Rome burns, Nero fiddles; Venezuelan poverty increases, NYT can’t see it
At The American Thinker:
Aleksander Boyd of Vcrisis.com caught the New York Times suggesting that povery in Venezuela has eased due to the vast increase in oil revenues. In fact, the Venezuelan government’s own figures reveal that poverty has actually increased despite the huge windfall received by the regime of Marxist dictator Hugo Chavez. Whatever else Chavez is spending the money gusher on, it isn’t making life better for Venezuela’s poor.
The NYT’s response?
I raised your concern with a senior editor who did not believe a correction was merited. Thanks for writing.
Maybe the senior NYT editor should be reading The Miami Herald:
poverty in Venezuela rose from 43 percent to 54 percent of the population during Chávez’s first four years in office. And extreme poverty — the percentage of the population that lives on less than $1 a day — grew from 17 percent to 25 percent during the same period, the figures show.
Not that the NYT would bother to notice.
Free trade is an alternative: Stephen Johnson writes,
Congress will have an opportunity in coming weeks to strike a blow against gang and criminal activity and for freedom, prosperity and trade when it takes up the Dominican Republic-Central America Free Trade Agreement (search). Lawmakers should remember that our security depends not only on our prosperity but on that of our neighbors as well, and that economic growth helps bolster political stability and create jobs for workers who otherwise might migrate illegally to the United States.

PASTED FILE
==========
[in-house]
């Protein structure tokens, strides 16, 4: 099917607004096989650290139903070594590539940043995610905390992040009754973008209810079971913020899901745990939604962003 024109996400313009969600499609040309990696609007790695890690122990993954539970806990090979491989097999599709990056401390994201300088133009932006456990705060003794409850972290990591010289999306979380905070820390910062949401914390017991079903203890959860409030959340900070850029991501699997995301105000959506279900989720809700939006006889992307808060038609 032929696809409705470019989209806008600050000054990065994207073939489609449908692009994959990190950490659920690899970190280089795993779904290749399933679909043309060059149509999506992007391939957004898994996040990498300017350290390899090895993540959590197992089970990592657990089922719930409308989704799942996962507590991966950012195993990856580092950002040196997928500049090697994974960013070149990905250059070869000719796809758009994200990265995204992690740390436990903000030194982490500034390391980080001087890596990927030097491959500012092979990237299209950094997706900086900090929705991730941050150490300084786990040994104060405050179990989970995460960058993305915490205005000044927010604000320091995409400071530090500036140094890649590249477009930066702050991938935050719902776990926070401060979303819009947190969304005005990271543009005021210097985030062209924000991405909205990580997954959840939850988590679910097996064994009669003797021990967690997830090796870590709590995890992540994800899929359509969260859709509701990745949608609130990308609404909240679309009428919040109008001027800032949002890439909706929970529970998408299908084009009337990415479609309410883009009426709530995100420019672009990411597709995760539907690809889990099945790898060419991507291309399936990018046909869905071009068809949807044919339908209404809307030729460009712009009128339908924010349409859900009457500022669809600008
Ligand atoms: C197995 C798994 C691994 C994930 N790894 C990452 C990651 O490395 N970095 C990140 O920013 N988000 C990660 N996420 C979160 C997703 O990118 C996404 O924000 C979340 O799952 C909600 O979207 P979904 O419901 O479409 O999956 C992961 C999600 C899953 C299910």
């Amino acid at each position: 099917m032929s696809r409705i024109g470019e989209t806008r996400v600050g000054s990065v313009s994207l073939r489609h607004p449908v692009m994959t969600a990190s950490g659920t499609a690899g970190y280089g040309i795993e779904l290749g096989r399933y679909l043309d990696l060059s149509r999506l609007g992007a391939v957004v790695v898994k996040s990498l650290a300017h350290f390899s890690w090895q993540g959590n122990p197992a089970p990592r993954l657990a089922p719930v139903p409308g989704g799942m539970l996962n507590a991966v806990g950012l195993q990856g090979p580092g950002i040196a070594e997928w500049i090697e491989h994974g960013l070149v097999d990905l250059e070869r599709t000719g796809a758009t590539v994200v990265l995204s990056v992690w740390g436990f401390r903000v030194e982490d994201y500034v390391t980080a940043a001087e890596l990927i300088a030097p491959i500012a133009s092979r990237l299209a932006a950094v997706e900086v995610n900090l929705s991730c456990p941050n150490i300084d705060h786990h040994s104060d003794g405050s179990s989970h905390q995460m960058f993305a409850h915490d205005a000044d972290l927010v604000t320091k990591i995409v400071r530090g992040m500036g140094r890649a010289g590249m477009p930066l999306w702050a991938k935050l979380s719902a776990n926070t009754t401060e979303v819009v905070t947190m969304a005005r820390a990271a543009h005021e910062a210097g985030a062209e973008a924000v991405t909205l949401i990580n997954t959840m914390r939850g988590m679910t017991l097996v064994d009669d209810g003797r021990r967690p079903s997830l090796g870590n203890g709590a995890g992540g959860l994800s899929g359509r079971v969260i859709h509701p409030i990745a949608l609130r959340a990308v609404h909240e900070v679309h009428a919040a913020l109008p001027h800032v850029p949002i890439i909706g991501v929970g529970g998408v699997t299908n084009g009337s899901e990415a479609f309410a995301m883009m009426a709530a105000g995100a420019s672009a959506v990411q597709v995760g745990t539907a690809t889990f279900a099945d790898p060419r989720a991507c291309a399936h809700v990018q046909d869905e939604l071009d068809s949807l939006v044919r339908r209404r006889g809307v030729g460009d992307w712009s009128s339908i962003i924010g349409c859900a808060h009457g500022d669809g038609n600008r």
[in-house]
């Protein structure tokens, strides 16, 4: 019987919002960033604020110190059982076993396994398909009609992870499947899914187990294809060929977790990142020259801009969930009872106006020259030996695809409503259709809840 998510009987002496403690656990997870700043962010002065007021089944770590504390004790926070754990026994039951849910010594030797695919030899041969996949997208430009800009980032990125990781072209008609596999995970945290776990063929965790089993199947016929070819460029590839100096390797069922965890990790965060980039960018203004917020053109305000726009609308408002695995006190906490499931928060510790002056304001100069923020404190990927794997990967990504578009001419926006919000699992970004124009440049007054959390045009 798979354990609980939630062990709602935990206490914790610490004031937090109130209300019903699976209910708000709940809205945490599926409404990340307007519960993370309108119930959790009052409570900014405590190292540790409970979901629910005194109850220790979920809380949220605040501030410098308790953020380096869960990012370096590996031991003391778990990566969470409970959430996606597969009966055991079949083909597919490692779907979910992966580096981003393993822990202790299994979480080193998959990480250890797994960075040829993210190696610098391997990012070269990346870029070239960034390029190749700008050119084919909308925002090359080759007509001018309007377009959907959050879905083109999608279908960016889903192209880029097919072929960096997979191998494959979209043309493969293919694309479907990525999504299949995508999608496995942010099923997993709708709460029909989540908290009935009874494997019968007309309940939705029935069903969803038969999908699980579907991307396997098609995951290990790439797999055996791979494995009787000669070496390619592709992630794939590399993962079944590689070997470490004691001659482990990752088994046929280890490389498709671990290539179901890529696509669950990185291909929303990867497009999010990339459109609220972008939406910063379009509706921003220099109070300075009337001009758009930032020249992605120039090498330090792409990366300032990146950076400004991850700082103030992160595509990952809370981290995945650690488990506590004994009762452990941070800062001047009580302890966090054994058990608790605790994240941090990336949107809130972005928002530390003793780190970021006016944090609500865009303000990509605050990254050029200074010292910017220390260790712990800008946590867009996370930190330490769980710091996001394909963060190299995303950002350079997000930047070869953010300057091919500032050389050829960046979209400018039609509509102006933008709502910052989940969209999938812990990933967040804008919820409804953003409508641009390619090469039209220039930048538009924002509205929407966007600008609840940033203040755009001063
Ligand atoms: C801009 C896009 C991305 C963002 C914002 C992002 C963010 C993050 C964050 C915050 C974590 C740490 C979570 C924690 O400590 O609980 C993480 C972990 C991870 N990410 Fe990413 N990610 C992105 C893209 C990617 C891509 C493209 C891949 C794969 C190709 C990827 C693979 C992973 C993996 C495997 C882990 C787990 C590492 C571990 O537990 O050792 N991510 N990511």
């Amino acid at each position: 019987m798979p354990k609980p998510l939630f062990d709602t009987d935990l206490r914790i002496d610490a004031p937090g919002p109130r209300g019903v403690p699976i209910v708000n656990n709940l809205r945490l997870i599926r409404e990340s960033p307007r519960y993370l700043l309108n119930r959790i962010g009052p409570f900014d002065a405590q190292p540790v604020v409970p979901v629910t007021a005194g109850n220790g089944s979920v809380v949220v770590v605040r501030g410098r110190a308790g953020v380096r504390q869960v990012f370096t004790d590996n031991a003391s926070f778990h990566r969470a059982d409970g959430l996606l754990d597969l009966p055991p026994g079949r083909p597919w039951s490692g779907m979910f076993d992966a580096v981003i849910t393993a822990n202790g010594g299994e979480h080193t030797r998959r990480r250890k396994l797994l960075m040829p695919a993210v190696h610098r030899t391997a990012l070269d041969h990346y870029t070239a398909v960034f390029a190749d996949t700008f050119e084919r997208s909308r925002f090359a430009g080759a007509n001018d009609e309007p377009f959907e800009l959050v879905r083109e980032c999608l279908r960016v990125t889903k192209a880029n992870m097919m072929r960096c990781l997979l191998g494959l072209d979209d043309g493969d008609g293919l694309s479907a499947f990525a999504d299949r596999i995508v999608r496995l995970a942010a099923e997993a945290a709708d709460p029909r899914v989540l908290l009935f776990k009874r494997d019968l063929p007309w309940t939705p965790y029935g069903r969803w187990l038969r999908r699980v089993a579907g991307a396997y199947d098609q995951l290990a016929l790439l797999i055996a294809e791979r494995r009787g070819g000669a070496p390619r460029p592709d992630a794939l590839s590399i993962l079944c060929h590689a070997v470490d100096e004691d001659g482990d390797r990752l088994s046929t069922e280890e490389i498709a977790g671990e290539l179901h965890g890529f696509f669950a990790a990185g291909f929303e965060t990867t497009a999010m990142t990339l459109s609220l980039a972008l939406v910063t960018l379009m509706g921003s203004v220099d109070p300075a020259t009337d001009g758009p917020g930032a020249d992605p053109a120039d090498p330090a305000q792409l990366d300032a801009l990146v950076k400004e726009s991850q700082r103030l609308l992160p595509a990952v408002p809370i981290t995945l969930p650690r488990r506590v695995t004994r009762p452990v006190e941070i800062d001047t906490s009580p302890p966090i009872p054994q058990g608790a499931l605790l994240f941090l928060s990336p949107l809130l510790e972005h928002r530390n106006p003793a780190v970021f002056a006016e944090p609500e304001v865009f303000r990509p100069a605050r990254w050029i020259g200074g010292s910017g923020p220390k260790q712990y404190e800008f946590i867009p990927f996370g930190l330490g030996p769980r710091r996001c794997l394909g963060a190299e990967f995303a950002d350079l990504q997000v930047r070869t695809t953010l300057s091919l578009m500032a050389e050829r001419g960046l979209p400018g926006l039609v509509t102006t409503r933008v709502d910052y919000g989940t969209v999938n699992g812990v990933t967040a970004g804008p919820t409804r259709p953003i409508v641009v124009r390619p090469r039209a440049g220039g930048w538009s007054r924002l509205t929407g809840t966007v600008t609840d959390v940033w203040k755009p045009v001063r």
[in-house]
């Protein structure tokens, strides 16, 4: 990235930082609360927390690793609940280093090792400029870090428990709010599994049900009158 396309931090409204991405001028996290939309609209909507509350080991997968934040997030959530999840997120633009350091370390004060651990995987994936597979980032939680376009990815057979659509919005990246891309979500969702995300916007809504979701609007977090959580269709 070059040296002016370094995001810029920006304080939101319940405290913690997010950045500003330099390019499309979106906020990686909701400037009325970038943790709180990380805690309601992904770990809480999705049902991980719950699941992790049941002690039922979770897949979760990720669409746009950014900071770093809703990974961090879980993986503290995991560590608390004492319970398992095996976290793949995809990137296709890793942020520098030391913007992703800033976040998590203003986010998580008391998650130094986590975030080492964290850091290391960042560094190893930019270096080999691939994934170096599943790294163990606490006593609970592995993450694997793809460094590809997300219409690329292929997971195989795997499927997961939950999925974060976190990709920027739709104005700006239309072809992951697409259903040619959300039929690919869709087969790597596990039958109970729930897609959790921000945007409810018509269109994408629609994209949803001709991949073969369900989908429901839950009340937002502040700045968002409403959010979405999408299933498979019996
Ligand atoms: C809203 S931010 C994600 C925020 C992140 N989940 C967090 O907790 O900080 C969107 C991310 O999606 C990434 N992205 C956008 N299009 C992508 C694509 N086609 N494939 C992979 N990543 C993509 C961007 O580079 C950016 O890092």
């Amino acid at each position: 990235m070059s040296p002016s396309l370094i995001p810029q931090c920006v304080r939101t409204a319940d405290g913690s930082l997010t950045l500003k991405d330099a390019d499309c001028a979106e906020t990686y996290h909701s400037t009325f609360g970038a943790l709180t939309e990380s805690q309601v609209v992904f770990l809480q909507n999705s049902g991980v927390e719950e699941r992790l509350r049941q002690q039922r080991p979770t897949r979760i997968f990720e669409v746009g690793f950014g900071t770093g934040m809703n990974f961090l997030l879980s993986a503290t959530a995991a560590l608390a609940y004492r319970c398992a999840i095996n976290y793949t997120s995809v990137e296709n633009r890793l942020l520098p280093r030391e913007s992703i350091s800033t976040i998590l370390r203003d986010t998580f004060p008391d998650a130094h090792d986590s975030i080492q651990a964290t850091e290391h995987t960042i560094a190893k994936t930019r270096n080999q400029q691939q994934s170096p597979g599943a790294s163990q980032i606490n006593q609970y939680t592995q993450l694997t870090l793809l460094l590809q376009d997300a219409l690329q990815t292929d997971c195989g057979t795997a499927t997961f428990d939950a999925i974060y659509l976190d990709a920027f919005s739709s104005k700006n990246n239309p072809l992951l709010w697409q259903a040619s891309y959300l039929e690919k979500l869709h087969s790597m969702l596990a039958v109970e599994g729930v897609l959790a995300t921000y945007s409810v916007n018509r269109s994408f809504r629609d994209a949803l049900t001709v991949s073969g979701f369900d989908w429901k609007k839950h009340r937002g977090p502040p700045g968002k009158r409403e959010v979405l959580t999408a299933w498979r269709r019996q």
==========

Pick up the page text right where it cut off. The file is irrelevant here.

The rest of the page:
They also should recall that struggles to establish democracies and market economies can cost lives and that locking in positive change can help these emerging countries avoid having to revisit these issues.
The agreement, modeled on those already in place with Canada and Mexico as well as with Morocco and Jordan, would reduce barriers to trade with the Dominican Republic as well as Honduras, Guatemala, Costa Rica, Nicaragua and, of course, El Salvador. It would cost the United States little because these countries already have duty-free access to our markets for most products, but it will reduce some barriers for them and substantial barriers for us.
Moreover, the agreement will open sectors of those economies to U.S. investment, which will help them overcome challenges from Asian countries whose economies benefit from subsidies and cut-rate or even slave labor.
Not only would it be a strike against the Alternativa Bolivariana para las Américas (ALBA) proposed by Castro and Chávez, it might even rattle The Torturers’ Friends in Geneva, if not the torturers themselves.
Also posted at Blogger News Network
Note The statistics on poverty come from the Venezuelan government’s own Instituto Nacional de Estadisticas (zip file) Reporte Social.